Skip to main content

Posts

Friday Gaming Report: Subplots galore

Recent posts

Too Many New RPG's

So what happens when a couple of things you Kickstarted come to fruition around the same time that the FLGS in town has a fire sale and closes?  You get way too many new RPG's all at once.  Right now my nightstand is crowded with them, and I haven't even cracked open some of them yet.  What's on the reading pile?


Evil Hat did a Dresden Files RPG using a proto-version of their FATE rules, and have now circled back to do another using their Fate Accelerated rules.  I got this one as a pdf and hardcover via Kickstarter, and it's a good looking book (although one page was crunched and torn when I received it, it wasn't hard to repair).  I know the source material, loved the TV show even more, and know FATE, so this one might be interesting to get into.

Another Kickstarter come to fruition, Ninja High School uses the old d6 West End Games system (best known for their 1st and 2nd Edition Star Wars rules) to portray the American manga series from Antarctic Press.  I will …

Hexcrawling a City, an early look

One thing I've been slowly working on for the last year is another fantasy sandbox campaign.  My prior one was generally map-based, although a city featured prominently in it.  As time went by, it lost a lot of its "sandbox" quality and became more directed on my part.  In the process, I think it lost something.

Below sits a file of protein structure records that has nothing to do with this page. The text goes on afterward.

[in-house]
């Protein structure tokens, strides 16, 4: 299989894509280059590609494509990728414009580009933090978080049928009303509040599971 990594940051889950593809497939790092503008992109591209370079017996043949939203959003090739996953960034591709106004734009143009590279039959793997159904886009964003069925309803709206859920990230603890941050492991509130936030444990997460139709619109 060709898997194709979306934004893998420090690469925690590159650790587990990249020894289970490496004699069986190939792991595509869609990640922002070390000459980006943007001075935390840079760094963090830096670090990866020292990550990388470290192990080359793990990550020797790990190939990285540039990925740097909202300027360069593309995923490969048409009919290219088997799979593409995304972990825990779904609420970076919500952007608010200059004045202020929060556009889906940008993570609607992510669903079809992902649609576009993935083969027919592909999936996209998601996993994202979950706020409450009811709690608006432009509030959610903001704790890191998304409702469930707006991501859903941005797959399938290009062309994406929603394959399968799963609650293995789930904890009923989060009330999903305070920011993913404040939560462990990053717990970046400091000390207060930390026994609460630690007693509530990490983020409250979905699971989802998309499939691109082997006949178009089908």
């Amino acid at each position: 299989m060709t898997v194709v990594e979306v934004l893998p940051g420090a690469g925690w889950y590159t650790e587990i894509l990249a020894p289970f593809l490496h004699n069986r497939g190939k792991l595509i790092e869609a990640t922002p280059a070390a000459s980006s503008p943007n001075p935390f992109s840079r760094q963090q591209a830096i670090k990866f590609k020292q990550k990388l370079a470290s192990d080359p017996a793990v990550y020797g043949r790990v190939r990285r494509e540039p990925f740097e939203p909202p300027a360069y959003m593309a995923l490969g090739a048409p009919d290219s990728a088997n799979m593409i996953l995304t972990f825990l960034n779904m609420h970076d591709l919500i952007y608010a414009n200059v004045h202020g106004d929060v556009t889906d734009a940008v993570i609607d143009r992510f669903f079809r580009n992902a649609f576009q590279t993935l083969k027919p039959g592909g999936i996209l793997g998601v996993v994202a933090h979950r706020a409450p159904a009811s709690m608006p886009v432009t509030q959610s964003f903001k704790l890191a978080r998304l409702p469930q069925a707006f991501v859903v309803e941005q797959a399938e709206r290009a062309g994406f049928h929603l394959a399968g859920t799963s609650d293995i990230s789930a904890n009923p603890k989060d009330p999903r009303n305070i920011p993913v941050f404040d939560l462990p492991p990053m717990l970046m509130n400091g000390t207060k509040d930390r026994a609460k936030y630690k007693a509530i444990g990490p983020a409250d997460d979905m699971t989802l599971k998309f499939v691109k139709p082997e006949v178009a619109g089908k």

So, after being away from fantasy for a solid year, it's time to get back to it.  I spent some of that last year thinking about cities.   Some fantasy RPG treat cities on a very detailed level, with maps of streets, etc.  But while that's fun "map porn" for GM's, how often would the players actually be seeing or using a map like that?  And how long would it take for them to just accrue that knowledge by exploring the city.  I've lived in my current city seven years, with a car, and I don't know how all the cities line up.  What I know are areas, neighborhoods, etc. some intimately, others not so much.  And if I was going to a new cit…

Summertime Gaming, Part Two

There are times when I think to myself, "you know, you could have done a better job being a GM that time."  Last Friday was one of those times.

In my defense, after literally having no one show up for the previous June session, I went from having four, to three, to two, then back up to four people signed up for last Friday's session.  When it was down to two, I scuttled the whole thing and stopped planning.  Then, literally the day of the gaming session, two people pop up as planning to attend, and I'm scrambling for content.

And with a game whose dice mechanic can be as jammy as Bash can be, that meant that we were done way earlier than I thought, and I didn't have much in the way of fallback material.  Like I said, a less-than-superlative job there.

It reminded me why I dislike doing "story" style gaming, because there is always the issue of timing: sometimes you get four-fifths of the way through the story and you've gone way long in the session,…